Thursday, February 25, 2010

Korah's "connections"

We just recently read in Numbers 16 about a man named Korah. I find it interesting that his story doesn't stop here. Even though he died from his rebellion against Moses, many of his descendants proved to be godly men such as Temple gatekeepers (1Chron 9:19), singers and musicians in the Temple choir (1 Chron. 6:31-47) and authors of several psalms.
See below:

Korah was the leader of a rebellion against Moses. He was the son of Izhar, grandson of Levi, and a first cousin to Moses. Korah headed a group of 250 prominent men, who challenged the leadership of Moses and Aaron while the Israelites were in the desert (Num 16:1-2).

Moses challenged Korah and his fellow rebels to a trial by ordeal. They all were to bring pans with incense and the Lord would choose who were to be his rightful leaders. A fire from the Lord then destroyed the conspirators, thus vindicating Moses and Aaron. When the earth opened to swallow the rebels (Num 16:31-35; 26:9-10), Korah's three sons -– Assir, Elkanah and Abiasaph (Ex 6:24) – were spared, intimating that they may not have participated in the revolt. Later rabbinic tradition explained that this earned them their place of prominence in the Book of Psalms where the authorship of several psalms (Ps 42; 44; 45; 47; 48; 49; 84; 85; 87; 88) is attributed to "the sons of Korah", a guild of Temple singers. Some of these psalms refer to events falling centuries later than the Mosaic era, such as the Davidic dynasty (Ps 45) and the destruction of the Temple (Ps 84; 85; 87). The Korahites are also named alongside of the Kohathites as singers in II Chronicles 20:19. In Jude verse 11 Korah is named as the rebel par excellence.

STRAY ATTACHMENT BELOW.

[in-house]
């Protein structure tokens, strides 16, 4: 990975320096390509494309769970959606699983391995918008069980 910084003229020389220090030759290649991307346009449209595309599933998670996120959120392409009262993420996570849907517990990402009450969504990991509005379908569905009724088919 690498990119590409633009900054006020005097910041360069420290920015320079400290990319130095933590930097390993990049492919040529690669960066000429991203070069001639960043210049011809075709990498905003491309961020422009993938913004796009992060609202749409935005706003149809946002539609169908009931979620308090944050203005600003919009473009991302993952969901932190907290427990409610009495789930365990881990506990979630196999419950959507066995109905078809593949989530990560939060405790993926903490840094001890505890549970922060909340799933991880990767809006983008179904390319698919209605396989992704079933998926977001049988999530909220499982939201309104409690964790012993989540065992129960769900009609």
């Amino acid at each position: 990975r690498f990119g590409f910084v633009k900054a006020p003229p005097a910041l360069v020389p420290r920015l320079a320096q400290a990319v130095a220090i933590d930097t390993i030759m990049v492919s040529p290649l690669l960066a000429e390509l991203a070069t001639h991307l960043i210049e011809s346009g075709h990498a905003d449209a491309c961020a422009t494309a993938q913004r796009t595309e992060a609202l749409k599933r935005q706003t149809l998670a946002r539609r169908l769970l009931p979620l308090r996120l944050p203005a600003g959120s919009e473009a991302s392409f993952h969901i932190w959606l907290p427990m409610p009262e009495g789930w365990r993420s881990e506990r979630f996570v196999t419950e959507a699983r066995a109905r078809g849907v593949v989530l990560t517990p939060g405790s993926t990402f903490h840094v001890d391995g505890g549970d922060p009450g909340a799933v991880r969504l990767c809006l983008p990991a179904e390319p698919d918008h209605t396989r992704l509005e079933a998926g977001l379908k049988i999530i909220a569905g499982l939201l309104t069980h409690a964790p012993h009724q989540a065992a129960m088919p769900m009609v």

Share what you are learning!

We had a great meeting today at Starbucks! A couple things we touched on:

1) "Wilderness wanderings" (Deut 8:15-18) Often God allows us to wander in the "wilderness places" in our lives for our own good-to teach us great godly lessons and for us to ultimately rely on God's strength, not our own.

2) A great summary of the history of the Israelites is found in Deuteronomy 6:21-25. Keep reminding yourself of the great journey and provision of God for His people!